The Los Angeles Lakers are going to struggle this season.
They're going to struggle so significantly that they might not even have complete control over their city. The struggles are going to be so persistent that it might not even get them out of the first round of the playoffs.
I'm just saying this now so that you're not surprised in the playoffs when it actually might happen.
Face it—losing Lamar Odom was the worst thing that could have possibly happened to this prestigious franchise aside from having Kobe Bryant bow out to a significant injury. Odom was the reigning Sixth Man of the Year and is the league's most versatile player. He is capable of playing all five positions, a feat that no other player in the NBA could possibly do.
From point guard to center, Odom could play it, and the Lakers had him coming off the bench just because they could. With Pau Gasol at power forward and the man formerly known as Ron Artest at small forward, Odom would come in relief for either of these players and provide all the aspects that any multidimensional player provides.
If the team needed him to become a facilitator, he could provide that. Be a strong post presence? Odom was there. Lead the offensive forefront? You better believe that he was living up to the occasion.
The reigning Sixth Man of the Year is talented in so many ways, and the Lakers gave him to the Dallas Mavericks for a few draft picks and a $9 million trade exception.
Now where do the Lakers turn?
Bryant just suffered a torn ligament in his right wrist and will most likely be hampered with that for the duration of the season, Pau Gasol is coming off of an embarrassing postseason in which he averaged 11 points and seven boards per, and Metta World Peace is not even close to an answer in terms of finding offense.
The only player who could possibly salvage a quality season out of this mess is center Andrew Bynum, who will be sitting out the first five games of the season after throwing an elbow into J.J. Barea near the end of the L.A. Lakers postseason a few months ago.
So he won't be getting off on the right foot, that's for sure.
But that doesn't mean that Bynum won't be able to come back and make a name for himself in the absence of Odom. He's been highly criticized throughout his career for his immaturity, the way he conducts himself on the court, and for not being as efficient a player as the Lakers thought he would be.
In six seasons, Bynum has averaged 10 boards per only once and only has a career high of 15 points per game. The Lakers drafted the center as an 18-year-old out of Saint Joseph High School, but they have yet to see the player that they are investing $14 million into per season. He's dealt with a number of injuries and is noticeably hampered by these ailments whenever he is on the floor.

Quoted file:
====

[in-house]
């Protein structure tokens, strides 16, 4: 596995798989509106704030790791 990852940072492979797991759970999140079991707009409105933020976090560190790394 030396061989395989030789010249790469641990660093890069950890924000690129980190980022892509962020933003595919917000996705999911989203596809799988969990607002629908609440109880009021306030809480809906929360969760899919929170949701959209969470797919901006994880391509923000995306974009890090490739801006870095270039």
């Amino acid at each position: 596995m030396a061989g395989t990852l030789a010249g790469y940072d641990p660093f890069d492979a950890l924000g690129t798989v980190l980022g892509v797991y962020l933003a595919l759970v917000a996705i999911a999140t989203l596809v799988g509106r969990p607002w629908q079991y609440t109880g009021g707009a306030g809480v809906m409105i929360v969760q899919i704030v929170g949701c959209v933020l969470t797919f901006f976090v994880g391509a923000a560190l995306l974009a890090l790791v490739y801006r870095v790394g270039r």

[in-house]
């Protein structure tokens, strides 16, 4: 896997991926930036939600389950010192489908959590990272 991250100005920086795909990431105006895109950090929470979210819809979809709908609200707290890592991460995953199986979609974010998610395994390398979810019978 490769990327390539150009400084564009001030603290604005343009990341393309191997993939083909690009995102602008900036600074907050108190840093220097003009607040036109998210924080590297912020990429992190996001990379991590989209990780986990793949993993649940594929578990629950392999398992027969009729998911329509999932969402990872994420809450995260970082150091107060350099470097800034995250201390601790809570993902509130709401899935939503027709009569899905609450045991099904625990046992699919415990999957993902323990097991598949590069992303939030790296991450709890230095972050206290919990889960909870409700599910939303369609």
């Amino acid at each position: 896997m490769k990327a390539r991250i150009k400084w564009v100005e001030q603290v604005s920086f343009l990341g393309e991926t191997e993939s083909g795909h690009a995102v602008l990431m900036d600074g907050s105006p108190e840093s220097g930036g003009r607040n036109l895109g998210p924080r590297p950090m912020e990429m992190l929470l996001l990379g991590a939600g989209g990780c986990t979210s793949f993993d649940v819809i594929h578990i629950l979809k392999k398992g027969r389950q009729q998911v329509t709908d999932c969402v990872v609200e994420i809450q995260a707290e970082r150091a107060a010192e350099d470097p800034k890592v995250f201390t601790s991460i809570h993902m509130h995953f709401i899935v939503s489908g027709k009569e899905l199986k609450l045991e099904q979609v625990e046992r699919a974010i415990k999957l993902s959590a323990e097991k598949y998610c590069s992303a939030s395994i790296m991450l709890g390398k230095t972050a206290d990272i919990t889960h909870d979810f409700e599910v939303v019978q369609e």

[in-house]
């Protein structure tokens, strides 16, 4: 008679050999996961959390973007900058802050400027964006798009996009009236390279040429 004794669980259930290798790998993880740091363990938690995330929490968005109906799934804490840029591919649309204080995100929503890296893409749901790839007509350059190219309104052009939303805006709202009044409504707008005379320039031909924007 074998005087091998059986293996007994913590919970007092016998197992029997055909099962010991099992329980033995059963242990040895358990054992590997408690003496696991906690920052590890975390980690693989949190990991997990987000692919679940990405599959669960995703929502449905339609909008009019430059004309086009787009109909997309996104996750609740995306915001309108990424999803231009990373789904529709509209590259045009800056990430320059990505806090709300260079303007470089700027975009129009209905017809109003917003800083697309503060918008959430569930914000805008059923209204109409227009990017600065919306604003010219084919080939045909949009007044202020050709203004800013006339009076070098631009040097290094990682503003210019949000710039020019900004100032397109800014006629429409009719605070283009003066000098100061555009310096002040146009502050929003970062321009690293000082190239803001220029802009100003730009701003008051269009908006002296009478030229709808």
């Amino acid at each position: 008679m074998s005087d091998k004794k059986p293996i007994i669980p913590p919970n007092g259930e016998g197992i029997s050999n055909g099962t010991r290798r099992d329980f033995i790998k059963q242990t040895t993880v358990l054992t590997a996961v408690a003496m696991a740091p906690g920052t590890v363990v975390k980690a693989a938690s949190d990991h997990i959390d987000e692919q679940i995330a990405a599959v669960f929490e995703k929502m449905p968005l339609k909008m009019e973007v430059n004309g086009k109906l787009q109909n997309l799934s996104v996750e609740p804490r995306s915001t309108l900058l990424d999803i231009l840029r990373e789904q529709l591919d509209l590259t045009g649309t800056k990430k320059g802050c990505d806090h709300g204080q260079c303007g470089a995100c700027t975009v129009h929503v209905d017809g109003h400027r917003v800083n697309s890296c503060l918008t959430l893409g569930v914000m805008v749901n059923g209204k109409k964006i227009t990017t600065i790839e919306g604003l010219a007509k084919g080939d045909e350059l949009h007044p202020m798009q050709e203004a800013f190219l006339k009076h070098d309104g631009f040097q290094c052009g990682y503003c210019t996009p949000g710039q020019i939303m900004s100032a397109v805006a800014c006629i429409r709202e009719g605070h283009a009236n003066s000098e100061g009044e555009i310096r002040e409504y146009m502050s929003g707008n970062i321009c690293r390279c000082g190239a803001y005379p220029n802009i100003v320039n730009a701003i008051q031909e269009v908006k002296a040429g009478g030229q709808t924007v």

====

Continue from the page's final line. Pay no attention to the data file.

As for his actual game? It's been decent thus far. At 7'0", 285 pounds, Bynum's a solid defender who's averaged at least two blocks per game twice.
He has a long wingspan that allows him to deter shots, as well as a wide frame that limits drives and the shots of opposing post threats. It's not that difficult to be an imposing defensive threat at that size and with that wingspan, but Bynum has at least got that down.
His offensive game, on the other hand, could use some work.
He's averaged as much as 15 points per game, but he finds the majority of his points coming off of the highest percentage of shots. Bynum's hook shot isn't Kareem Abdul-Jabbar's and his body doesn't allow him to be Shaquille O'Neal, so he's sort of in an awkward place on where to find consistent points in the paint.
Also, with former Lakers centers like Abdul-Jabbar, O'Neal and Wilt Chamberlain being compared to you, the pressure might get to a player who entered the league at 18 years old and is expected to draw similarities to some of the greatest centers in Lakers—and NBA—history.
Bynum's dealt with pressure, but he certainly isn't helping when he can't control his emotions and can't stay on the floor without getting hurt.
In the past four seasons, Bynum has failed to play in 66 or more games. He's played in less than 60 games in three of the past four years.
However, Bynum is only 24 years old, and with Odom gone, he can now step up in his place and become a more dominant rebounder. If he's healthy, he'll receive a greater deal of minutes in order to make up for the loss of the Lakers sixth man, and it should result in an increase in his stats, specifically in the rebounding department.
Bynum is going to have to step up.
The Lakers have no quality big man outside of him and Gasol, and with his size he contains an advantage that few players in the league possess.
He should be capable of dominating the boards with at least 10 per game and should be just as dominant on offense when attempting to post up opposing players. He has a developing hook shot, but post moves would be an even better asset.
This is Bynum's year to break out. He's recovered from the ailments that limited him last season, and he'll be the healthiest he's been in a long time for this upcoming season.
Without Odom taking up minutes and grabbing boards, the Lakers will be looking toward their 24-year-old center to finally make his breakthrough and start living up to expectations.
If not, the Lakers may just begin looking toward Orlando for someone to replace Odom and Bynum.